Discordant Relationships: Household and Community at Callar Creek, Belize
Author(s): Sarah Kurnick
From the Late Preclassic to the Late Classic period (400 BCE to 900 CE), the Mopan Valley of Belize was a complex political landscape and an arena of intense political competition. During this time, the Valley witnessed the sequential rise of three, closely-spaced, major centers – centers likely in direct competition with one another – as well as the establishment and abandonment of minor centers and settlement clusters. The Mopan Valley Archaeology Project recently completed excavations and analyses of the minor center of Callar Creek. Located approximately halfway between the contemporaneous major centers of Buenavista and Xunantunich, Callar Creek was likely the home and administrative center for a low-level elite family. This paper will examine the relationships between members of the Callar Creek household and those living in both larger centers and small settlements. Excavations elsewhere in the Valley have suggested that individuals living at both major and minor centers actively cultivated relationships with those in adjacent hinterland settlements. Those living at Callar Creek, however, appear not to have engaged directly with those living in nearby settlements, and the Callar Creek household appears to have prospered while the surrounding households declined and were abandoned.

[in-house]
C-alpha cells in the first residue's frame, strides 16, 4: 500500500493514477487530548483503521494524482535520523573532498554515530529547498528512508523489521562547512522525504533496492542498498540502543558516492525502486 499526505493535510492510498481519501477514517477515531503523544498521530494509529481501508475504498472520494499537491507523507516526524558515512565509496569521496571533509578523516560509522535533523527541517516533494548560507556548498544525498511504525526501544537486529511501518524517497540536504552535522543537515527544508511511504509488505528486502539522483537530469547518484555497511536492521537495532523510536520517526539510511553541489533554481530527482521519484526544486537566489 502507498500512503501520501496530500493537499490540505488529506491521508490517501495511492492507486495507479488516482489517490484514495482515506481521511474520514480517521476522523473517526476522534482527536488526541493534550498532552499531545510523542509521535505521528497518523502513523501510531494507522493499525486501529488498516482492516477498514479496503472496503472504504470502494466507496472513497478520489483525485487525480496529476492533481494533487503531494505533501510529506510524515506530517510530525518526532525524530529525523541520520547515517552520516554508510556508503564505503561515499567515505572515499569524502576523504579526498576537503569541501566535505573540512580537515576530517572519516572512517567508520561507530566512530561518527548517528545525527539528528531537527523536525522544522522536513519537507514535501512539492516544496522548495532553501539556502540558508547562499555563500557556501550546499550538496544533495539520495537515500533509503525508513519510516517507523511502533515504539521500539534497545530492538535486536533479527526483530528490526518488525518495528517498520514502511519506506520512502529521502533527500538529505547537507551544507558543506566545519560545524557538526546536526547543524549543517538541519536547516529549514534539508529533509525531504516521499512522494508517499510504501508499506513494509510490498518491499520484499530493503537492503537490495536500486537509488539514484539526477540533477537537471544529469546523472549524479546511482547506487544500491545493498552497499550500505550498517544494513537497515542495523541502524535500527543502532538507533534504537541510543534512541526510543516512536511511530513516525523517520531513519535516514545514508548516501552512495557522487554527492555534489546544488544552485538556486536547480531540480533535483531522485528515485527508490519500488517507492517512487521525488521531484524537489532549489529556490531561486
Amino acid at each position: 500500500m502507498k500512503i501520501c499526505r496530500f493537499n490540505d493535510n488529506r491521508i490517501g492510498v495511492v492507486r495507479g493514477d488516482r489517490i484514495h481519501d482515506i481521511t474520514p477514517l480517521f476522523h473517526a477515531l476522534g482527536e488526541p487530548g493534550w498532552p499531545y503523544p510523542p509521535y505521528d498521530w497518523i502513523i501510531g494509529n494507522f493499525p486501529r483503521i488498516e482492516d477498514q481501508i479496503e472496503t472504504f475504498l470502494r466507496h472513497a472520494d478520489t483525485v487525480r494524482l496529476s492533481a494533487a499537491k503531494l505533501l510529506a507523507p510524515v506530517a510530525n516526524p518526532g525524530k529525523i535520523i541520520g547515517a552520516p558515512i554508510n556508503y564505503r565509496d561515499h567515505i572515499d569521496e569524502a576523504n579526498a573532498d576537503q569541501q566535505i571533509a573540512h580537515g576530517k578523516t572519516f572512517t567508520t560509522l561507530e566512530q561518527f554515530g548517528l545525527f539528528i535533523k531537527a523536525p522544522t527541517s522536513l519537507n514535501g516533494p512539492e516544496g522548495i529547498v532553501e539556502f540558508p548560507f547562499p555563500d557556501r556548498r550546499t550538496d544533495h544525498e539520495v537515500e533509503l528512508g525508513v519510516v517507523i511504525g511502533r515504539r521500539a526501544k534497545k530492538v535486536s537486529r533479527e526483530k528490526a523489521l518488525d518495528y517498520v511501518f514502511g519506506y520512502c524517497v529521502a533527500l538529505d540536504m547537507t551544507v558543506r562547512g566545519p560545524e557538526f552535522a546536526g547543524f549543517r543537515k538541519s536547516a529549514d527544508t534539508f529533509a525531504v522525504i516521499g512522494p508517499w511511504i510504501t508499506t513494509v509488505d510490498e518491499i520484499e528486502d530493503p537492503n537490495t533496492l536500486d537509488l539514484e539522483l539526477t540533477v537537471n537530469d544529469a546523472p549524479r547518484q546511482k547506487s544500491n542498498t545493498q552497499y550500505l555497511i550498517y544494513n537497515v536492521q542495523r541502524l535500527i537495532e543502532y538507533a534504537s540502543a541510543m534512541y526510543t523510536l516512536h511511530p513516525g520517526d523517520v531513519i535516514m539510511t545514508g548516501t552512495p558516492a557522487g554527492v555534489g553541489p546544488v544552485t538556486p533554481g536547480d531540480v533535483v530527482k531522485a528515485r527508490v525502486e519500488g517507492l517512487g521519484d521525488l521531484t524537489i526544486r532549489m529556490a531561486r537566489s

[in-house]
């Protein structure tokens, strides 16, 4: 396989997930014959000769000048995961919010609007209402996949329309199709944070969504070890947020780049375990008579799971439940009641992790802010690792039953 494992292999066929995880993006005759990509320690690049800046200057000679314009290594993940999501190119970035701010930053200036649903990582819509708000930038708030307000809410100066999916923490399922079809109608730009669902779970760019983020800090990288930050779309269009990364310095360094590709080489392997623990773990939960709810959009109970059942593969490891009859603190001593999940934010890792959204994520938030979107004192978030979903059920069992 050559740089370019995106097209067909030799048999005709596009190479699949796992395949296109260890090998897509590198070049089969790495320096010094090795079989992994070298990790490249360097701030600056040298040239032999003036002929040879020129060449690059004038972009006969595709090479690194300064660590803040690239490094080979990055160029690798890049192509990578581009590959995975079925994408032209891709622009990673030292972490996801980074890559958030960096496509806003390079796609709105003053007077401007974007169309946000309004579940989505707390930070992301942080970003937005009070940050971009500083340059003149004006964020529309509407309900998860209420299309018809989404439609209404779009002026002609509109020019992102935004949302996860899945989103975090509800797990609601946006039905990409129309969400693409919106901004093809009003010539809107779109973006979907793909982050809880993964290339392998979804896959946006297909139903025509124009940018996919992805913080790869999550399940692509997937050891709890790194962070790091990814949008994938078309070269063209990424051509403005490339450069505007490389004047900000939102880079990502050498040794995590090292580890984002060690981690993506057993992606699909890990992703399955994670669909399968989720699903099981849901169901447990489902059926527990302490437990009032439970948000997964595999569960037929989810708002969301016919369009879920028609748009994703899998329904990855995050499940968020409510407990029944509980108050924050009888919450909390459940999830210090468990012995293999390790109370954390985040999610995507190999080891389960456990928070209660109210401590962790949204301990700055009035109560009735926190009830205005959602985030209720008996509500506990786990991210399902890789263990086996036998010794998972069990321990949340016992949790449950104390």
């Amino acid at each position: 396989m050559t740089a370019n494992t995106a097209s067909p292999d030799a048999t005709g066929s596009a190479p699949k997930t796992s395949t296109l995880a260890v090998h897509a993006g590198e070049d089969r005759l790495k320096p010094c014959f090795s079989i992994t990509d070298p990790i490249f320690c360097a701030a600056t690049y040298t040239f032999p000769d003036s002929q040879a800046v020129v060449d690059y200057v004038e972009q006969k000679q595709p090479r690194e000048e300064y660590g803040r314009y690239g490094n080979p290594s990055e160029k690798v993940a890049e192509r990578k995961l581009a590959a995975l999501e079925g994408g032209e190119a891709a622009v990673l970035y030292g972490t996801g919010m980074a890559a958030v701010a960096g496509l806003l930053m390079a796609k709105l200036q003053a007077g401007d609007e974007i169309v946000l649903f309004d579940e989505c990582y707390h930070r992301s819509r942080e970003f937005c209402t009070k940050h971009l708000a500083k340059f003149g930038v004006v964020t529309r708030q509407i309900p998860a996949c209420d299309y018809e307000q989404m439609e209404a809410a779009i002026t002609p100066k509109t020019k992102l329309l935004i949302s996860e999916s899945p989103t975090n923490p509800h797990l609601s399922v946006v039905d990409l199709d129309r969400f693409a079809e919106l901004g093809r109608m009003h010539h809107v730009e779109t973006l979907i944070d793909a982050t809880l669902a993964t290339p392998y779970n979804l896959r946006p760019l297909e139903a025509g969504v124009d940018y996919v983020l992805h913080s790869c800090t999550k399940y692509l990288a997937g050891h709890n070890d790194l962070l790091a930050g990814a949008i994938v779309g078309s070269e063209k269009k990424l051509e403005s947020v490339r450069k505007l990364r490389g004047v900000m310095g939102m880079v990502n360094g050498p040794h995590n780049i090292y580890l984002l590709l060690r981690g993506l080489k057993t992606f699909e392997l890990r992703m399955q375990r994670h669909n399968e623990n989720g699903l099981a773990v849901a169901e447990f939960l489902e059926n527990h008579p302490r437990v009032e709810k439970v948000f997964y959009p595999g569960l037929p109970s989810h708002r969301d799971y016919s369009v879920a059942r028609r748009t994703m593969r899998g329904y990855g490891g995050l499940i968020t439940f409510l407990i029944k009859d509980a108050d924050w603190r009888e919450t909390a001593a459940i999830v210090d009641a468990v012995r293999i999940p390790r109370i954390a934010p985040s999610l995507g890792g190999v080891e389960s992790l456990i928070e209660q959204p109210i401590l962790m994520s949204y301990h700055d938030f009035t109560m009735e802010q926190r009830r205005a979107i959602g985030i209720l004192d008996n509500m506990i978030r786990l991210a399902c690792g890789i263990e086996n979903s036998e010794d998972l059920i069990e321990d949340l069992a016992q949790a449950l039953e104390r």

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Discordant Relationships: Household and Community at Callar Creek, Belize. Sarah Kurnick. Presented at The 80th Annual Meeting of the Society for American Archaeology, San Francisco, California. 2015 ( tDAR id: 395354)
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min long: -107.271; min lat: 12.383 ; max long: -86.353; max lat: 23.08 ;